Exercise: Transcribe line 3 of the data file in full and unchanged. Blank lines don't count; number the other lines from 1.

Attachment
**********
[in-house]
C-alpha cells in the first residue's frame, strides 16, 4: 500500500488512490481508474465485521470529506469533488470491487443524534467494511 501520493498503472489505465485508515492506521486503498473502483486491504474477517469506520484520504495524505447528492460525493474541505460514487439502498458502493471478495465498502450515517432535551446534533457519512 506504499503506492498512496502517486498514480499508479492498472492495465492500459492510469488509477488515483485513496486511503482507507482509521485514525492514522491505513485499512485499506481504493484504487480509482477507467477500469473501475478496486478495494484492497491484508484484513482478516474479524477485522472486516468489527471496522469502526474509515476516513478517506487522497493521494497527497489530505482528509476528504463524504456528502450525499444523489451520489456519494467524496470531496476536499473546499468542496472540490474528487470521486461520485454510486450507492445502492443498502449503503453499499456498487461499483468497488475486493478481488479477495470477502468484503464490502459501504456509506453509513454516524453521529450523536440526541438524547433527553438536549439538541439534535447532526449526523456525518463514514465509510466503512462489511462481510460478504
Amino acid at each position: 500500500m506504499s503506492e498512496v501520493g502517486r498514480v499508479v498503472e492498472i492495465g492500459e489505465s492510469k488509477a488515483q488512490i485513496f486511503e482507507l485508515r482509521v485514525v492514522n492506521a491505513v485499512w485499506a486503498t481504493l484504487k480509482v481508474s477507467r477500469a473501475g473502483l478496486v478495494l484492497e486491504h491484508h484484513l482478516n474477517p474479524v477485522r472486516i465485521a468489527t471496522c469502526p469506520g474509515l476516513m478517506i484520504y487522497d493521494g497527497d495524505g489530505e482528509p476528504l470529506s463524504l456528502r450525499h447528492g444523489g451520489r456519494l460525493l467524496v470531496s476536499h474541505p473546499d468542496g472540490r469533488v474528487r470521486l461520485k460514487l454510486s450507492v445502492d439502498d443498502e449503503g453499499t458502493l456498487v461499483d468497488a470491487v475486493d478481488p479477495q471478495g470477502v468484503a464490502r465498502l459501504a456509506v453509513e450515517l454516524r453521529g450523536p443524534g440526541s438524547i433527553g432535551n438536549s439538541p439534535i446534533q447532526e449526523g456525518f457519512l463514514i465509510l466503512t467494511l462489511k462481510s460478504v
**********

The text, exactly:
Amino acid at each position: 500500500m506504499s503506492e498512496v501520493g502517486r498514480v499508479v498503472e492498472i492495465g492500459e489505465s492510469k488509477a488515483q488512490i485513496f486511503e482507507l485508515r482509521v485514525v492514522n492506521a491505513v485499512w485499506a486503498t481504493l484504487k480509482v481508474s477507467r477500469a473501475g473502483l478496486v478495494l484492497e486491504h491484508h484484513l482478516n474477517p474479524v477485522r472486516i465485521a468489527t471496522c469502526p469506520g474509515l476516513m478517506i484520504y487522497d493521494g497527497d495524505g489530505e482528509p476528504l470529506s463524504l456528502r450525499h447528492g444523489g451520489r456519494l460525493l467524496v470531496s476536499h474541505p473546499d468542496g472540490r469533488v474528487r470521486l461520485k460514487l454510486s450507492v445502492d439502498d443498502e449503503g453499499t458502493l456498487v461499483d468497488a470491487v475486493d478481488p479477495q471478495g470477502v468484503a464490502r465498502l459501504a456509506v453509513e450515517l454516524r453521529g450523536p443524534g440526541s438524547i433527553g432535551n438536549s439538541p439534535i446534533q447532526e449526523g456525518f457519512l463514514i465509510l466503512t467494511l462489511k462481510s460478504v